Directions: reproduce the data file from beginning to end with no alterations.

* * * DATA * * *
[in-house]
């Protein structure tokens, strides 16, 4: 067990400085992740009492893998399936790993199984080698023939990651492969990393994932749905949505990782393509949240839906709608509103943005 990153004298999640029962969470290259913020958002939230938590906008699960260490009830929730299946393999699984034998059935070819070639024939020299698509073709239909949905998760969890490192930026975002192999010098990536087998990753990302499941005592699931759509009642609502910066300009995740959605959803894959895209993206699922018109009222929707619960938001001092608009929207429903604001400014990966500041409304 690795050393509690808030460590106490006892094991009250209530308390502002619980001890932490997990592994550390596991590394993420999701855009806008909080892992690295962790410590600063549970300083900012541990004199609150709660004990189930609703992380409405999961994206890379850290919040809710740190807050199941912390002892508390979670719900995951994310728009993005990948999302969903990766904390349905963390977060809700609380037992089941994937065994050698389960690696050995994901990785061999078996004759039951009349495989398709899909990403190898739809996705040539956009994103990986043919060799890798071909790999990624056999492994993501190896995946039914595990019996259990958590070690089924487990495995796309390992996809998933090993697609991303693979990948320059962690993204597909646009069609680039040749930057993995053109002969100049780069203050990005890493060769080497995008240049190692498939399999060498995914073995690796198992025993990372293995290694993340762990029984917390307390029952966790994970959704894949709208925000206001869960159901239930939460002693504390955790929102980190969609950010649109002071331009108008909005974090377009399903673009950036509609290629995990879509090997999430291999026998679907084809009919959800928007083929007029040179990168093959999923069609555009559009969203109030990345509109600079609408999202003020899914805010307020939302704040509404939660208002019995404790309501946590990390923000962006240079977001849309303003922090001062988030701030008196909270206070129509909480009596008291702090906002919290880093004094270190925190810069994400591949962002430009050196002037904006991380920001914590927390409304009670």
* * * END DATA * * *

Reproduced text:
[in-house]
């Protein structure tokens, strides 16, 4: 067990400085992740009492893998399936790993199984080698023939990651492969990393994932749905949505990782393509949240839906709608509103943005 990153004298999640029962969470290259913020958002939230938590906008699960260490009830929730299946393999699984034998059935070819070639024939020299698509073709239909949905998760969890490192930026975002192999010098990536087998990753990302499941005592699931759509009642609502910066300009995740959605959803894959895209993206699922018109009222929707619960938001001092608009929207429903604001400014990966500041409304 690795050393509690808030460590106490006892094991009250209530308390502002619980001890932490997990592994550390596991590394993420999701855009806008909080892992690295962790410590600063549970300083900012541990004199609150709660004990189930609703992380409405999961994206890379850290919040809710740190807050199941912390002892508390979670719900995951994310728009993005990948999302969903990766904390349905963390977060809700609380037992089941994937065994050698389960690696050995994901990785061999078996004759039951009349495989398709899909990403190898739809996705040539956009994103990986043919060799890798071909790999990624056999492994993501190896995946039914595990019996259990958590070690089924487990495995796309390992996809998933090993697609991303693979990948320059962690993204597909646009069609680039040749930057993995053109002969100049780069203050990005890493060769080497995008240049190692498939399999060498995914073995690796198992025993990372293995290694993340762990029984917390307390029952966790994970959704894949709208925000206001869960159901239930939460002693504390955790929102980190969609950010649109002071331009108008909005974090377009399903673009950036509609290629995990879509090997999430291999026998679907084809009919959800928007083929007029040179990168093959999923069609555009559009969203109030990345509109600079609408999202003020899914805010307020939302704040509404939660208002019995404790309501946590990390923000962006240079977001849309303003922090001062988030701030008196909270206070129509909480009596008291702090906002919290880093004094270190925190810069994400591949962002430009050196002037904006991380920001914590927390409304009670």